Shawnda Muir
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Good day... As part of the Marriage, Family and Life ministry, I periodically post good articles I come across. This one is from Gary Chapman on the topic of disagreements and conflit. I hope you enjoy.

When Karolyn and I were dating, it never crossed my mind that we would have major disagreements. We seemed so compatible. I was willing to do whatever she desired, and she seemed to be willing to follow my suggestions. That was one of the things that attracted me to her. To think that we would end up arguing with each other never occurred to me.

However, starting on the honeymoon and continuing for the first few years of our marriage, we found ourselves embroiled in conflicts. I could not imagine how illogical she was, and she could not imagine how I could be so harsh and demanding. It was not that I wanted to be harsh; it's just that I knew my idea was the best idea. Of course, she felt the same way about her ideas.

Trying to change another person is likely to fail. It's not only frustrating, but it can be incredibly exhausting. If we force an issue long enough, we may be able to enforce change on someone, but it will never change their heart. It's much better to focus our energy on something we have more control of: changing ourselves.

When you change yourself, you fundamentally change your relationship.

Here are three questions to help you focus on changing yourself:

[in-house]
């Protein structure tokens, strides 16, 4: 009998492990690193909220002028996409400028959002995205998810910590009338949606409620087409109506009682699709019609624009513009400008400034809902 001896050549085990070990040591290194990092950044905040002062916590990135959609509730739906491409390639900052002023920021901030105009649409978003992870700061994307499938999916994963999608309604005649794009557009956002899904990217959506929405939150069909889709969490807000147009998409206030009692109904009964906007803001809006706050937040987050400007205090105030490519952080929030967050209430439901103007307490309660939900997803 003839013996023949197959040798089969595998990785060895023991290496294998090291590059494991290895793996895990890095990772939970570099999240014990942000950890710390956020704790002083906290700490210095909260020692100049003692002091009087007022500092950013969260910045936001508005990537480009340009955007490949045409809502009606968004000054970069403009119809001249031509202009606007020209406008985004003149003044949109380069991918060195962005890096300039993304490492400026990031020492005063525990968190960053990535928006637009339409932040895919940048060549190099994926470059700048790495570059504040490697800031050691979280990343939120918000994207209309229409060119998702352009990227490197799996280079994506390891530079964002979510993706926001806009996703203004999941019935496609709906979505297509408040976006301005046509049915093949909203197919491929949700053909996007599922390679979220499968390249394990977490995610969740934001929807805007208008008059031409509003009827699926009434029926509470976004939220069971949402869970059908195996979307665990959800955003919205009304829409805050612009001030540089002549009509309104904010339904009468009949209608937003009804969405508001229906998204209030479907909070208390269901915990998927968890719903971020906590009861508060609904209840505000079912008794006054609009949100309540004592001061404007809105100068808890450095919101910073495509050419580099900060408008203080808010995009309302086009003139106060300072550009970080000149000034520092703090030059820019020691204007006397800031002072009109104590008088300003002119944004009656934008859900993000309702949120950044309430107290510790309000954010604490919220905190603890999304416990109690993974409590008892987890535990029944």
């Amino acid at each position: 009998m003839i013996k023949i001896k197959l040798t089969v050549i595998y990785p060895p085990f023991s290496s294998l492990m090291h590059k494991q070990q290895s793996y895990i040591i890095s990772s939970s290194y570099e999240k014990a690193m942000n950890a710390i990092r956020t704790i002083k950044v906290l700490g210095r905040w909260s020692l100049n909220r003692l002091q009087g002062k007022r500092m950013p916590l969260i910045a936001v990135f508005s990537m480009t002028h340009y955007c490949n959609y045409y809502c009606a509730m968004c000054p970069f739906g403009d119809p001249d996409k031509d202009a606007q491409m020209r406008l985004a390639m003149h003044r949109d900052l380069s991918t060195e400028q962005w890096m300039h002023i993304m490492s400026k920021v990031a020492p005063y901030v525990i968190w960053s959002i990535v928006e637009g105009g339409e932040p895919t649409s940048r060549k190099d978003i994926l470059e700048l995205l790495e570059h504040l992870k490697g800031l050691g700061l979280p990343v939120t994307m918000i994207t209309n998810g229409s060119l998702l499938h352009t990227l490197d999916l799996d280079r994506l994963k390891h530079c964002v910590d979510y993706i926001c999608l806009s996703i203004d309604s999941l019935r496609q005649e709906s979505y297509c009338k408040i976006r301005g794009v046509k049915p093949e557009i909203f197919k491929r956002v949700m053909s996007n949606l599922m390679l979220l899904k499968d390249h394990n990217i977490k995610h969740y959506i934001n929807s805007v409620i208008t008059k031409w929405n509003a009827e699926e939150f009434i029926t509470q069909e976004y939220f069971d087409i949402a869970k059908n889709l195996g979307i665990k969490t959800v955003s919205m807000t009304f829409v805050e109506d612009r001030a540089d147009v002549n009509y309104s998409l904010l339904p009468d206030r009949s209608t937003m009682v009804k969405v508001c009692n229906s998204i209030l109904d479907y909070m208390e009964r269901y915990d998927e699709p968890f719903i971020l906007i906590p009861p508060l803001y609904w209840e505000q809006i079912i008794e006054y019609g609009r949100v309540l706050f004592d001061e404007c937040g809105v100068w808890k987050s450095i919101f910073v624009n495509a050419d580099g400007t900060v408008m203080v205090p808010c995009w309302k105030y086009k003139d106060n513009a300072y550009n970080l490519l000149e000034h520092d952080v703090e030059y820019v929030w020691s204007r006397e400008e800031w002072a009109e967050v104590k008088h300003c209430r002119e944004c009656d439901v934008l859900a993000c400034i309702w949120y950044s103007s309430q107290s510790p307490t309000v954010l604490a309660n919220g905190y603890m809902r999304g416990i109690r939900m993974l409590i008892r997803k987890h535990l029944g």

·        What is more important to me: the relationship or my way of doing or seeing things?

·        Are my responses and reactions creating a healthy, positive atmosphere for effective communication and negotiation?

·        If the other party never changes, what can I do to alleviate my frustration over our differences?

Whenever two individuals come into relationship, conflict will inevitably happen. This is because each person comes with a set of different desires, likes and dislikes, worldviews, habits, and ways of doing things. It's only when we learn to respect each other—communicating our desires and differences in an honoring way—that we begin to change our relationship for the better, rather than simply trying to force change on another.

Warmly, Dr. Gary Chapman

Author of The 5 Love Languages®

Discover your love language at 5lovelanguages.com

2 Comments


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Anna about 2 months ago

What a review you shared.

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